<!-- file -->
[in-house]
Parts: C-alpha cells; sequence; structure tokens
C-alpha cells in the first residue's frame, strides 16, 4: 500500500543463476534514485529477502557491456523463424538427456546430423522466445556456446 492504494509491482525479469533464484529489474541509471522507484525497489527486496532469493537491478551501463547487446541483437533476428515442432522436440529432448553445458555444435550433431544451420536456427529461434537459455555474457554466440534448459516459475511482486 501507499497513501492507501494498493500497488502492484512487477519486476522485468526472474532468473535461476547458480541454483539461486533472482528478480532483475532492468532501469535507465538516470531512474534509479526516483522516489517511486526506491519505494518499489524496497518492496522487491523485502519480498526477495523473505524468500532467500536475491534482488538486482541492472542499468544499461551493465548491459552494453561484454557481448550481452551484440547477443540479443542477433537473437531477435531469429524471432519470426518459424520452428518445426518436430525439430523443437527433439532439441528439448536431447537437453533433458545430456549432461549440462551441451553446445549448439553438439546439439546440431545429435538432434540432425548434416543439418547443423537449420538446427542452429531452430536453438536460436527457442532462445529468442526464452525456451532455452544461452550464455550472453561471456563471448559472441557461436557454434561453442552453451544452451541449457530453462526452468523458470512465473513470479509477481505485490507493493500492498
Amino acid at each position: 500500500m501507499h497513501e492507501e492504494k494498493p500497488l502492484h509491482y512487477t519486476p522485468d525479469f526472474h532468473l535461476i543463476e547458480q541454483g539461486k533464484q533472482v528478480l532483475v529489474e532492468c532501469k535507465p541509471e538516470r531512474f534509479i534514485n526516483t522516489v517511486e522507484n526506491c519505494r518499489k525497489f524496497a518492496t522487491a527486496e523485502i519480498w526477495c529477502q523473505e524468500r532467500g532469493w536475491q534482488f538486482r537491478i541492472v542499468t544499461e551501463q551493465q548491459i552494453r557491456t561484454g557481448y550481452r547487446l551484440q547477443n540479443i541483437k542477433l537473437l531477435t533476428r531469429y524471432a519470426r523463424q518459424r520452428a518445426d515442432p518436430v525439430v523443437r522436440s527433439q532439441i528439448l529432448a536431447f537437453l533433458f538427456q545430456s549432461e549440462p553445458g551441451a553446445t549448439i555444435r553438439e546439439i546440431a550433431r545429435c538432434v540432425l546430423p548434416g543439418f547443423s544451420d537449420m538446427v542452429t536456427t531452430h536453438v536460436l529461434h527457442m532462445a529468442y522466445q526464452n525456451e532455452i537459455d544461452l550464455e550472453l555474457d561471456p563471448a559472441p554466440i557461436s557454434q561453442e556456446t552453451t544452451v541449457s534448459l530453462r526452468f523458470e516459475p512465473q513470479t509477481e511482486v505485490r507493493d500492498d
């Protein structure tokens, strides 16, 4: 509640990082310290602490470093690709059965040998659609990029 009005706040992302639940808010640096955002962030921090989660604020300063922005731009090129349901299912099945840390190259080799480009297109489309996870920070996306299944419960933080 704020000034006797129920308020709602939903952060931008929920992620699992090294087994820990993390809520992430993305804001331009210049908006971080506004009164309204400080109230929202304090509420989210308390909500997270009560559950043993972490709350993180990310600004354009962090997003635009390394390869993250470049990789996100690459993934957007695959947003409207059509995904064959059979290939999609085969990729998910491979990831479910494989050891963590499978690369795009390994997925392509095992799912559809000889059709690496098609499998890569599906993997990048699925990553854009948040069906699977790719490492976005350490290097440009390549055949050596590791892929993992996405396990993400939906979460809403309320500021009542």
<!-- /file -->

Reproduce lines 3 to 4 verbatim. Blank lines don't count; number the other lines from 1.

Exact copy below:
C-alpha cells in the first residue's frame, strides 16, 4: 500500500543463476534514485529477502557491456523463424538427456546430423522466445556456446 492504494509491482525479469533464484529489474541509471522507484525497489527486496532469493537491478551501463547487446541483437533476428515442432522436440529432448553445458555444435550433431544451420536456427529461434537459455555474457554466440534448459516459475511482486 501507499497513501492507501494498493500497488502492484512487477519486476522485468526472474532468473535461476547458480541454483539461486533472482528478480532483475532492468532501469535507465538516470531512474534509479526516483522516489517511486526506491519505494518499489524496497518492496522487491523485502519480498526477495523473505524468500532467500536475491534482488538486482541492472542499468544499461551493465548491459552494453561484454557481448550481452551484440547477443540479443542477433537473437531477435531469429524471432519470426518459424520452428518445426518436430525439430523443437527433439532439441528439448536431447537437453533433458545430456549432461549440462551441451553446445549448439553438439546439439546440431545429435538432434540432425548434416543439418547443423537449420538446427542452429531452430536453438536460436527457442532462445529468442526464452525456451532455452544461452550464455550472453561471456563471448559472441557461436557454434561453442552453451544452451541449457530453462526452468523458470512465473513470479509477481505485490507493493500492498
Amino acid at each position: 500500500m501507499h497513501e492507501e492504494k494498493p500497488l502492484h509491482y512487477t519486476p522485468d525479469f526472474h532468473l535461476i543463476e547458480q541454483g539461486k533464484q533472482v528478480l532483475v529489474e532492468c532501469k535507465p541509471e538516470r531512474f534509479i534514485n526516483t522516489v517511486e522507484n526506491c519505494r518499489k525497489f524496497a518492496t522487491a527486496e523485502i519480498w526477495c529477502q523473505e524468500r532467500g532469493w536475491q534482488f538486482r537491478i541492472v542499468t544499461e551501463q551493465q548491459i552494453r557491456t561484454g557481448y550481452r547487446l551484440q547477443n540479443i541483437k542477433l537473437l531477435t533476428r531469429y524471432a519470426r523463424q518459424r520452428a518445426d515442432p518436430v525439430v523443437r522436440s527433439q532439441i528439448l529432448a536431447f537437453l533433458f538427456q545430456s549432461e549440462p553445458g551441451a553446445t549448439i555444435r553438439e546439439i546440431a550433431r545429435c538432434v540432425l546430423p548434416g543439418f547443423s544451420d537449420m538446427v542452429t536456427t531452430h536453438v536460436l529461434h527457442m532462445a529468442y522466445q526464452n525456451e532455452i537459455d544461452l550464455e550472453l555474457d561471456p563471448a559472441p554466440i557461436s557454434q561453442e556456446t552453451t544452451v541449457s534448459l530453462r526452468f523458470e516459475p512465473q513470479t509477481e511482486v505485490r507493493d500492498d